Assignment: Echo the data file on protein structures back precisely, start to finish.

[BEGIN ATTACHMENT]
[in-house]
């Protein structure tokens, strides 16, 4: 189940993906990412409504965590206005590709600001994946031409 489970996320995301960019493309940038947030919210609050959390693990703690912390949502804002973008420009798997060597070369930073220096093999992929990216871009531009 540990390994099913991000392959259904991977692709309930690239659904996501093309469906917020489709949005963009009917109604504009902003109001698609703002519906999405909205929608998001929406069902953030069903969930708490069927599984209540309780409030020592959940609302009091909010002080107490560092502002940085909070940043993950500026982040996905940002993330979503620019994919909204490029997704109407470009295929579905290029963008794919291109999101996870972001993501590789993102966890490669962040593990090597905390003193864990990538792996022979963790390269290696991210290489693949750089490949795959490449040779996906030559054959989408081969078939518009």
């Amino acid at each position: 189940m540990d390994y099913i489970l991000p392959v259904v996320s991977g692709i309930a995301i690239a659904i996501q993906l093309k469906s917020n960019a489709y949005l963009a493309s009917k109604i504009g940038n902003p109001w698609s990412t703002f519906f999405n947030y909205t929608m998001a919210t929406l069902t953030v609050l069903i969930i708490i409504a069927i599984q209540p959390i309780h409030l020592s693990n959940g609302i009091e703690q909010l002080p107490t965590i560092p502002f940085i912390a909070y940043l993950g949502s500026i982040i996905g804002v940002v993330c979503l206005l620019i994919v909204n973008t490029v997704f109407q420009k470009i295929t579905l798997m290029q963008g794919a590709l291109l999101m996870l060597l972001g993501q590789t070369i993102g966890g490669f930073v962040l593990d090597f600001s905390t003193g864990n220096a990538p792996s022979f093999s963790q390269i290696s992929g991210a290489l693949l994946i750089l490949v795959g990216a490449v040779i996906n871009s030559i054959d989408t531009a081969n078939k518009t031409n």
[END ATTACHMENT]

[in-house]
């Protein structure tokens, strides 16, 4: 189940993906990412409504965590206005590709600001994946031409 489970996320995301960019493309940038947030919210609050959390693990703690912390949502804002973008420009798997060597070369930073220096093999992929990216871009531009 540990390994099913991000392959259904991977692709309930690239659904996501093309469906917020489709949005963009009917109604504009902003109001698609703002519906999405909205929608998001929406069902953030069903969930708490069927599984209540309780409030020592959940609302009091909010002080107490560092502002940085909070940043993950500026982040996905940002993330979503620019994919909204490029997704109407470009295929579905290029963008794919291109999101996870972001993501590789993102966890490669962040593990090597905390003193864990990538792996022979963790390269290696991210290489693949750089490949795959490449040779996906030559054959989408081969078939518009």
């Amino acid at each position: 189940m540990d390994y099913i489970l991000p392959v259904v996320s991977g692709i309930a995301i690239a659904i996501q993906l093309k469906s917020n960019a489709y949005l963009a493309s009917k109604i504009g940038n902003p109001w698609s990412t703002f519906f999405n947030y909205t929608m998001a919210t929406l069902t953030v609050l069903i969930i708490i409504a069927i599984q209540p959390i309780h409030l020592s693990n959940g609302i009091e703690q909010l002080p107490t965590i560092p502002f940085i912390a909070y940043l993950g949502s500026i982040i996905g804002v940002v993330c979503l206005l620019i994919v909204n973008t490029v997704f109407q420009k470009i295929t579905l798997m290029q963008g794919a590709l291109l999101m996870l060597l972001g993501q590789t070369i993102g966890g490669f930073v962040l593990d090597f600001s905390t003193g864990n220096a990538p792996s022979f093999s963790q390269i290696s992929g991210a290489l693949l994946i750089l490949v795959g990216a490449v040779i996906n871009s030559i054959d989408t531009a081969n078939k518009t031409n």